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The Omnivorous Reader - February, 2018

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The Omnivorous Reader

March 7 · Issue #7 · View online

Recommendations, reviews, and assorted digital flotsam and jetsam


Hi, all.
Here’s what I’ve been reading this month (and this year).
Why You’re Getting This: This reading list is going out to old and new friends, colleagues, and acquaintances. If you’re receiving this, I thought you might appreciate it.
Feel free to unsubscribe–obligatory reading is the worst.
If you know a fellow reader who might enjoy it, please pass it along.

Department of Caprinology (i.e. The G.O.A.T. Report)
Dracula was my GOAT (i.e. a work that I’ve begun multiple times but couldn’t get through) for February, and given how easy it was for me to read this one, it was interesting to consider why I might never have finished it before. 
One of the interesting side effects of committing to read these books is how it pushes me to explore other titles in my own home book collection that I haven’t read or haven’t read recently. I consistently avoid reading my GOAT of the month for some reason, and because of that, I find myself actively searching for alternative titles to read. So recently, I’ve been rereading Pullman’s The Golden Compass (a YA GOAT of mine itself–I’ve already abandoned it again) as well as Stephen King’s It, which I’ve read quickly countless times but haven’t full digested for a while.
Next up on my GOAT list is Frankenstein. I was planning on saving that one for later in the year, but since it’s the 200 anniversary of its publication, there are a bunch of new and annotated editions that I’ve recently grabbed from the library.    
Fiction
Dracula was easy enough to read. I had gotten bogged down before in the second section when poor old Lucy is being slowly drained of life by the Count, and no one except for Van Helsing understands why. I suppose that there’s an air of mystery and suspense that might pervade this section if you don’t know the signs of vampirism, and I get it that Stoker invented the genre with this work…but it’s likely the reason that I never made it through this one in the past is that none of it is as surprising or thrilling as I suppose it must have been when it was first published. I’m glad to have read it, but doubt I’ll do so again. 
Artemis by Andy Weir was a fun, quick read. Unlike his first book, The Martian, which was the truest example of science fiction I’ve ever read–in that it was fictional, yes, but grounded in science and something that could realistically happen in a decade or so–Artemis is a little more speculative, set in the 2080s on a colony on the moon. Weir’s writing and style, though, is chockfull of hard facts about astronomy and physics to ground the fictional setting in a satisfying sort of realism. And the story about conspiracy, Moon Station politics (yes, I know how that sounds), and intrigue was fun and fast-paced. 
A Column of Fire by Ken Follett is his latest–and probably his final–novel taking place in his fictional cathedral town of Kingsbridge. I have a soft spot for The Pillars of the Earth, which was my first introduction to Ken Follett, and read it first when I was 11 or 12 years old, inspired partially by the medieval history unit we were doing in Grade 6 history and (admittedly) by the R-rated content in the book. A Column of Fire takes place 500 years after The Pillars of the Earth and focuses mostly on the succession of Queen Elizabeth and the Catholic/Protestant turmoil and violence of the era.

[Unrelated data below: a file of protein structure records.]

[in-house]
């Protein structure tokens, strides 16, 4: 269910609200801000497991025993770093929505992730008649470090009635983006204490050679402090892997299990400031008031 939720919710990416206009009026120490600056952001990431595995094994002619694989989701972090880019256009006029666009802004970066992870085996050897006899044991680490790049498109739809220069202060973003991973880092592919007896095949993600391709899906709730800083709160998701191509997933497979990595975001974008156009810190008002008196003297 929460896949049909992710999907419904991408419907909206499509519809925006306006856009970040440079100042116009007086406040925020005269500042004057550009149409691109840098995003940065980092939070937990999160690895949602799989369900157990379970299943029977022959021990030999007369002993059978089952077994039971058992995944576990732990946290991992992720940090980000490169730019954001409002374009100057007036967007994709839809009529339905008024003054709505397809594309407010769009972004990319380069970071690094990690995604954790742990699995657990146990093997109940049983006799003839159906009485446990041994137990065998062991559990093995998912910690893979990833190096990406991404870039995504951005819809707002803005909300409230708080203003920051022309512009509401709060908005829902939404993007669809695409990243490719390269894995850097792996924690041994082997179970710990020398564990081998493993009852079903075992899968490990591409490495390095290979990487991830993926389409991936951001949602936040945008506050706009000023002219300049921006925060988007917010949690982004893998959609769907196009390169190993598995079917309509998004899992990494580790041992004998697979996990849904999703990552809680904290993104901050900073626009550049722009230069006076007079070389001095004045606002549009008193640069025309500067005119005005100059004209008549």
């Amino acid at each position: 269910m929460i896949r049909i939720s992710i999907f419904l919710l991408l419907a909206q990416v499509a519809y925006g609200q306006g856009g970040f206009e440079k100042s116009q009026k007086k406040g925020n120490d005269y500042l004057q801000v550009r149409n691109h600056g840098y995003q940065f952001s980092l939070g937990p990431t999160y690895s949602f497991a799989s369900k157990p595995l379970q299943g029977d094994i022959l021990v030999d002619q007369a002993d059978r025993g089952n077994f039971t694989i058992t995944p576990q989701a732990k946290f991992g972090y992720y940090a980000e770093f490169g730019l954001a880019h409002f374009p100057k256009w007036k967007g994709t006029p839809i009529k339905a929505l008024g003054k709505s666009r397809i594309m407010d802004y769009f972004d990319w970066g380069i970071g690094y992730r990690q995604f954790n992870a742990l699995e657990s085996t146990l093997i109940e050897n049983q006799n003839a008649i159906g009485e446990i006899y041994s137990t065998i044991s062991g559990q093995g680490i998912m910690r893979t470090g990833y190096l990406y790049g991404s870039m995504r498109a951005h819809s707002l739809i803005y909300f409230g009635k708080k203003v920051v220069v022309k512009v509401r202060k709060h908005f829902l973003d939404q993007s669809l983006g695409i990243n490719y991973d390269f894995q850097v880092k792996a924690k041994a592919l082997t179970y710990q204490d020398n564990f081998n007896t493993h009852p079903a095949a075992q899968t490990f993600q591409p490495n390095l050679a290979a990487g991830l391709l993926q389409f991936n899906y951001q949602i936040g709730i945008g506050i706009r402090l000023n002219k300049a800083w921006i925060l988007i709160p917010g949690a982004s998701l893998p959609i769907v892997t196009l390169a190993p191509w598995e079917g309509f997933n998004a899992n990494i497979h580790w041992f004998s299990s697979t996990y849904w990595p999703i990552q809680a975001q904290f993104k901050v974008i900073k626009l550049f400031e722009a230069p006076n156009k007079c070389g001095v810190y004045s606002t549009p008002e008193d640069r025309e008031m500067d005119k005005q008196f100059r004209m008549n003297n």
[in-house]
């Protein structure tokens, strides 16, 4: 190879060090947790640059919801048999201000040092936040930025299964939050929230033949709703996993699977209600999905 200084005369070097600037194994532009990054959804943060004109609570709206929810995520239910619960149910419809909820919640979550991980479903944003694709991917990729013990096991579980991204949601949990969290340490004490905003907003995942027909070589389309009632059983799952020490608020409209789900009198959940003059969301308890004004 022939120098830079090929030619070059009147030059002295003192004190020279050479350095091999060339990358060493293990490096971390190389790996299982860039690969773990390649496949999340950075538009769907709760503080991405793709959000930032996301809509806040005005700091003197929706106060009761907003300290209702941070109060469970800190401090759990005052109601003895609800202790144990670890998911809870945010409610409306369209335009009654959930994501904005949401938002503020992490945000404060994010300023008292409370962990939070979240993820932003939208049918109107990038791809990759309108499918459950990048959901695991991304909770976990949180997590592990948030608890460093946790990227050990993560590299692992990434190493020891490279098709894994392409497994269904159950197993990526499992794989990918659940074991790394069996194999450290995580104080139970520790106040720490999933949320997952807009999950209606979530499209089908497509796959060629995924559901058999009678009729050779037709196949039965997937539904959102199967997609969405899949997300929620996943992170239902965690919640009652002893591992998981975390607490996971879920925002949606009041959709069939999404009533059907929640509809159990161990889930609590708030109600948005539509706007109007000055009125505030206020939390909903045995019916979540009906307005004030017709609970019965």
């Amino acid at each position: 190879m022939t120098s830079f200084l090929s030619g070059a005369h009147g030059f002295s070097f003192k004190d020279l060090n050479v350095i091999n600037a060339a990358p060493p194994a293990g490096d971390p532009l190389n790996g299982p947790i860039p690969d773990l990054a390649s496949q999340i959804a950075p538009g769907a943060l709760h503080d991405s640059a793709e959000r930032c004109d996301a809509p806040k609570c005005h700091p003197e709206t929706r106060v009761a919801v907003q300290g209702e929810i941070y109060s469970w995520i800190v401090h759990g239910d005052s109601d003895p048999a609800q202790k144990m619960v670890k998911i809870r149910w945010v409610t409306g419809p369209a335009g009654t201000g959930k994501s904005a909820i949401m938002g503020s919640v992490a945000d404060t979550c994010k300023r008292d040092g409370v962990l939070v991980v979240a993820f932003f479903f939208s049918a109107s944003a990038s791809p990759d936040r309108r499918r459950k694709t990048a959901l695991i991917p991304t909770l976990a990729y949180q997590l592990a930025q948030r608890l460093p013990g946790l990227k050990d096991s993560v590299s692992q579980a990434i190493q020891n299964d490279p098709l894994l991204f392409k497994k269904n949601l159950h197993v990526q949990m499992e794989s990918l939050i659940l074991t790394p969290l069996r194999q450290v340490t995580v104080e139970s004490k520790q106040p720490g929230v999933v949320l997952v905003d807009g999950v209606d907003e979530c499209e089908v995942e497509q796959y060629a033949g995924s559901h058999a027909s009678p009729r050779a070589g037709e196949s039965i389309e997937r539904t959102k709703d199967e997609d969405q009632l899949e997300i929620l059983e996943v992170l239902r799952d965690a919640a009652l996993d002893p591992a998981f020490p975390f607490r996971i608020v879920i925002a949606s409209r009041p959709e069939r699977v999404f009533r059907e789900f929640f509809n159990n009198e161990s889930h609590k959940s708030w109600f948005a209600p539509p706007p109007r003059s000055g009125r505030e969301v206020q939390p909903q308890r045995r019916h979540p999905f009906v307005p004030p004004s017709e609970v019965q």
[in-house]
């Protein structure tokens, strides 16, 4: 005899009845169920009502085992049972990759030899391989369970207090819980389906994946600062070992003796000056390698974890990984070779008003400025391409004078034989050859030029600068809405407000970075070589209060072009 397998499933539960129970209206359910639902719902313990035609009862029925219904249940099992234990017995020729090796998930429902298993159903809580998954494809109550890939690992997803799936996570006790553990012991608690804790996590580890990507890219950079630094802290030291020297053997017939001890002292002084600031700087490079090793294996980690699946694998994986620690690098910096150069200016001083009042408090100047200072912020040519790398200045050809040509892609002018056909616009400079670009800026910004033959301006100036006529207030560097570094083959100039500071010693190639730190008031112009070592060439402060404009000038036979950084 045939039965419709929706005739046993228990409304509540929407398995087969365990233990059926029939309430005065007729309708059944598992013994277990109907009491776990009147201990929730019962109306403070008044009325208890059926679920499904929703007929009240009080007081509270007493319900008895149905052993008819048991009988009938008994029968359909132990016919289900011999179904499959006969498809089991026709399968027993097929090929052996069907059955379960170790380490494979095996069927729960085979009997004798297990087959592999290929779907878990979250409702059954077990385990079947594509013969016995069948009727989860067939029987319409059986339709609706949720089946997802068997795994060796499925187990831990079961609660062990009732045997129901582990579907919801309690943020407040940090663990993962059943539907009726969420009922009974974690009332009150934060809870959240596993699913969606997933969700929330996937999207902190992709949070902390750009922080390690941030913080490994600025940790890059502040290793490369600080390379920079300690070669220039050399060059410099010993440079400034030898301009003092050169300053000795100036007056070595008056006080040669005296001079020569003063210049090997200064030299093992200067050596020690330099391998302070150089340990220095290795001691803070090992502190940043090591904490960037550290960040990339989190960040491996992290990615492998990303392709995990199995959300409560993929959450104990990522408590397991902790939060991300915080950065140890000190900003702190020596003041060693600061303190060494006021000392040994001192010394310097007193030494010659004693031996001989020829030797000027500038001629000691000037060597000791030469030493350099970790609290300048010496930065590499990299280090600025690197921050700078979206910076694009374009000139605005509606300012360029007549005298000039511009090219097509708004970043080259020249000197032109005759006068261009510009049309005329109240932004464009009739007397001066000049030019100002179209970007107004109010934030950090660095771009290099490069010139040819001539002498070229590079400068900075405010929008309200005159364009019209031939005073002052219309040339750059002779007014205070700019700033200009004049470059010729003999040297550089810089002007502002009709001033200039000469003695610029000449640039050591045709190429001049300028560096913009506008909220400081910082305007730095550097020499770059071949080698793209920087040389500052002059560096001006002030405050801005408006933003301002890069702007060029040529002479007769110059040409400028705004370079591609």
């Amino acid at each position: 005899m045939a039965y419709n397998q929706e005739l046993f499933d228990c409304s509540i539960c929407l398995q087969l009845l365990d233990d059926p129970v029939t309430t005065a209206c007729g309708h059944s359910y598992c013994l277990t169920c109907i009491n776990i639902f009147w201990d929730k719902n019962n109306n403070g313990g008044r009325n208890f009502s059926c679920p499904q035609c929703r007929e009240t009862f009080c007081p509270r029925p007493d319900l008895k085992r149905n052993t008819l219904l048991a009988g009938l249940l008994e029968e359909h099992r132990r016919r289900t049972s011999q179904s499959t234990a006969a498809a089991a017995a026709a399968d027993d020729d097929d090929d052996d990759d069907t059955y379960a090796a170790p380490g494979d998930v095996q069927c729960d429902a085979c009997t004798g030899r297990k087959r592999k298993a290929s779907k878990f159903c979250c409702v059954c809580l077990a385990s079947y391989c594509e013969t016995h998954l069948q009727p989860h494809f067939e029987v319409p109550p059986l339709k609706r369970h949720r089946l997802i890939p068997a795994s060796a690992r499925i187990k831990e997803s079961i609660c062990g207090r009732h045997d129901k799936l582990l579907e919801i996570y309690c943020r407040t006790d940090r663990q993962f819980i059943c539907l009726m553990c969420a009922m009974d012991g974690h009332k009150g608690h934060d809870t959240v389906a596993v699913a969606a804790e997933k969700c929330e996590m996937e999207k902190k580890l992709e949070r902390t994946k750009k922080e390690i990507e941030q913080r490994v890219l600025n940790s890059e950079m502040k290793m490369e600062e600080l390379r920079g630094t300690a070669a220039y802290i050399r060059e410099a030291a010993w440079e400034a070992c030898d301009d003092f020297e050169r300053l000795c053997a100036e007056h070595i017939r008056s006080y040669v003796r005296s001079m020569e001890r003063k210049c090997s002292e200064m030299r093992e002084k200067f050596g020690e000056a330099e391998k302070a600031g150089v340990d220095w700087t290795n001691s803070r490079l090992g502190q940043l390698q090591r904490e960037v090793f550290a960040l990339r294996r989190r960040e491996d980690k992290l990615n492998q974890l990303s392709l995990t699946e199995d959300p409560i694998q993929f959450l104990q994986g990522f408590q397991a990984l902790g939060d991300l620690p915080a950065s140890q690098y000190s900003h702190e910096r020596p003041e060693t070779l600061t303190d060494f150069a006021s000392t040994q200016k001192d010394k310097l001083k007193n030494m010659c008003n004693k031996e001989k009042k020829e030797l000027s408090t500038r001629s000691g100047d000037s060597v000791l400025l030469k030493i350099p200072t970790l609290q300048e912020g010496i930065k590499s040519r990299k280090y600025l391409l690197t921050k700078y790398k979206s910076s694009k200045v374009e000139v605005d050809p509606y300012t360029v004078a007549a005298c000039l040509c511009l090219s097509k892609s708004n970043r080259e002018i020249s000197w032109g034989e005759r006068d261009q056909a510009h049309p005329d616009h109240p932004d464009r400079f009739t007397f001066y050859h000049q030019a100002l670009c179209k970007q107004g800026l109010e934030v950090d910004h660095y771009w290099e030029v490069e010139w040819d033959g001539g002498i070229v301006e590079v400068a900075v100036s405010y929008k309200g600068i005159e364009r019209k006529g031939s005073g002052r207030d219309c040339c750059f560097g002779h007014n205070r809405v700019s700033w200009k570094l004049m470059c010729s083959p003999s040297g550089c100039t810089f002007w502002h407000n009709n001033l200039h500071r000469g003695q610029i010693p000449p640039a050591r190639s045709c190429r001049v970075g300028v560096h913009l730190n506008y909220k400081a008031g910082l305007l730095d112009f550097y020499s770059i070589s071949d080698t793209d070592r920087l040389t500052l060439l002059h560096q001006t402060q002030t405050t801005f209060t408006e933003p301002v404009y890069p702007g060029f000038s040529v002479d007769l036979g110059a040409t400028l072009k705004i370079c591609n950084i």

It has all the obligatory tropes from a standard Ken Follett work, and in that way, was a bit like reading Dracula–you know that the sinister French Catholic villain will at first succeed and then come to a bad end; you know that the star-crossed lovers initially married to other people will ultimately end up together in their late-middle age; you know that there will be the requisite amount of sex, violence, betrayal, and at least one irredeemably evil character. Still, Follett’s books are successful for a reason, and I enjoyed Follett’s depiction of the St. Bartholomew’s massacre, the Spanish Armada, and the Guy Fawkes incident. It captured the depth of the Protestant/Catholic strife of the era in a resoundingly engaging way. 
Nonfiction
Principles by Ray Dalio was well worth a read–and it’s likely to be a book that I pick up from time to time to review. Dalio’s status as founder of Bridgewater Associates–one of the world’s most successful investment companies–and his argument that his success is because of the basic life and work “principles” that he’s developed is compelling. He argues that we should work to determine and define a set of principles for ourselves, that is “fundamental truths that serve as a foundation for behavior that gets you what you want out of life.” By “classifying situations into types” he explains, and “having good principles for dealing with them, we will make better decisions more quickly and have better lives as a result.” Less a business book and more a practical, but philosophical, manual for life, work and management, I’ll probably be returning to read and think about Principles for a long time.
Digital Ephemera
How To Become A Centaur
List of common misconceptions - Wikipedia
Rhesus macaques form preferences for brand logos through sex and social status based advertising
I hope you’re all doing well and that you can find (or make) the time to read whichever of these books catches your interest. And if you know of a good book that you’d recommend, please pass it along.
Take care,
Chris Cunningham
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